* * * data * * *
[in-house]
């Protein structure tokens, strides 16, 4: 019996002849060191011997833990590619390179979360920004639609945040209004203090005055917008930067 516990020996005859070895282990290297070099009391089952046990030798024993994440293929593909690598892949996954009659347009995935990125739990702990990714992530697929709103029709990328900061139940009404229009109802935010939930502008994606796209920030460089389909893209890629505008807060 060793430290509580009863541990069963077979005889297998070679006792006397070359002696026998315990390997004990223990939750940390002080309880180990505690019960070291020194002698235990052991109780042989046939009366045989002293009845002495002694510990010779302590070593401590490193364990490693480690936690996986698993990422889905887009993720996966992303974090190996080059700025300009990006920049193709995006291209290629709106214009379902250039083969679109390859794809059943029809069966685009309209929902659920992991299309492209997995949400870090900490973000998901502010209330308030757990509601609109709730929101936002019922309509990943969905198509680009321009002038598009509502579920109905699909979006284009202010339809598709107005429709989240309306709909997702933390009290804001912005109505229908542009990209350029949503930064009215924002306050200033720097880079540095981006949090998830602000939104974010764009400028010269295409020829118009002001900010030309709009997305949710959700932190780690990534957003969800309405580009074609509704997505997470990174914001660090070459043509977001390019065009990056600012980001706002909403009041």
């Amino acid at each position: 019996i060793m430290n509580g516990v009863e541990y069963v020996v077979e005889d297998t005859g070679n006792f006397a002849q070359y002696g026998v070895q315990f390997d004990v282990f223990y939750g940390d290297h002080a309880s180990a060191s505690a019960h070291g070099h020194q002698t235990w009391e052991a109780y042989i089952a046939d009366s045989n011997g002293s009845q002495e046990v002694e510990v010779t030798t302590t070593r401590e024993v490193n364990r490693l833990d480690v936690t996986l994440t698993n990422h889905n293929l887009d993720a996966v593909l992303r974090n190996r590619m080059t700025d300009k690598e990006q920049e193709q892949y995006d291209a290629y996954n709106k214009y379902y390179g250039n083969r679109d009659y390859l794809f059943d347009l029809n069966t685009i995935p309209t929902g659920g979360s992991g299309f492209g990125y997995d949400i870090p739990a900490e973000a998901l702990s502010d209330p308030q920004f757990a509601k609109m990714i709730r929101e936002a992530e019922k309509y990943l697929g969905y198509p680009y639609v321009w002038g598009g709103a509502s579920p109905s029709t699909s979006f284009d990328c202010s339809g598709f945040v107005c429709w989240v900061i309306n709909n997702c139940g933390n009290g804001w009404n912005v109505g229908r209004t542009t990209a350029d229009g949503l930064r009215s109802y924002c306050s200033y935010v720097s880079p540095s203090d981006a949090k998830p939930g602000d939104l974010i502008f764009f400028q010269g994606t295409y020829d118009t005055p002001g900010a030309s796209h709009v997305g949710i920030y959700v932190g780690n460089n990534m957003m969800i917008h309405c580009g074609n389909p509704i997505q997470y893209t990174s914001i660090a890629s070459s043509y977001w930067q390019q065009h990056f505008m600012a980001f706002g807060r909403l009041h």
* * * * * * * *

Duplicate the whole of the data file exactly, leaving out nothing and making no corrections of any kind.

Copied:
[in-house]
């Protein structure tokens, strides 16, 4: 019996002849060191011997833990590619390179979360920004639609945040209004203090005055917008930067 516990020996005859070895282990290297070099009391089952046990030798024993994440293929593909690598892949996954009659347009995935990125739990702990990714992530697929709103029709990328900061139940009404229009109802935010939930502008994606796209920030460089389909893209890629505008807060 060793430290509580009863541990069963077979005889297998070679006792006397070359002696026998315990390997004990223990939750940390002080309880180990505690019960070291020194002698235990052991109780042989046939009366045989002293009845002495002694510990010779302590070593401590490193364990490693480690936690996986698993990422889905887009993720996966992303974090190996080059700025300009990006920049193709995006291209290629709106214009379902250039083969679109390859794809059943029809069966685009309209929902659920992991299309492209997995949400870090900490973000998901502010209330308030757990509601609109709730929101936002019922309509990943969905198509680009321009002038598009509502579920109905699909979006284009202010339809598709107005429709989240309306709909997702933390009290804001912005109505229908542009990209350029949503930064009215924002306050200033720097880079540095981006949090998830602000939104974010764009400028010269295409020829118009002001900010030309709009997305949710959700932190780690990534957003969800309405580009074609509704997505997470990174914001660090070459043509977001390019065009990056600012980001706002909403009041």
């Amino acid at each position: 019996i060793m430290n509580g516990v009863e541990y069963v020996v077979e005889d297998t005859g070679n006792f006397a002849q070359y002696g026998v070895q315990f390997d004990v282990f223990y939750g940390d290297h002080a309880s180990a060191s505690a019960h070291g070099h020194q002698t235990w009391e052991a109780y042989i089952a046939d009366s045989n011997g002293s009845q002495e046990v002694e510990v010779t030798t302590t070593r401590e024993v490193n364990r490693l833990d480690v936690t996986l994440t698993n990422h889905n293929l887009d993720a996966v593909l992303r974090n190996r590619m080059t700025d300009k690598e990006q920049e193709q892949y995006d291209a290629y996954n709106k214009y379902y390179g250039n083969r679109d009659y390859l794809f059943d347009l029809n069966t685009i995935p309209t929902g659920g979360s992991g299309f492209g990125y997995d949400i870090p739990a900490e973000a998901l702990s502010d209330p308030q920004f757990a509601k609109m990714i709730r929101e936002a992530e019922k309509y990943l697929g969905y198509p680009y639609v321009w002038g598009g709103a509502s579920p109905s029709t699909s979006f284009d990328c202010s339809g598709f945040v107005c429709w989240v900061i309306n709909n997702c139940g933390n009290g804001w009404n912005v109505g229908r209004t542009t990209a350029d229009g949503l930064r009215s109802y924002c306050s200033y935010v720097s880079p540095s203090d981006a949090k998830p939930g602000d939104l974010i502008f764009f400028q010269g994606t295409y020829d118009t005055p002001g900010a030309s796209h709009v997305g949710i920030y959700v932190g780690n460089n990534m957003m969800i917008h309405c580009g074609n389909p509704i997505q997470y893209t990174s914001i660090a890629s070459s043509y977001w930067q390019q065009h990056f505008m600012a980001f706002g807060r909403l009041h």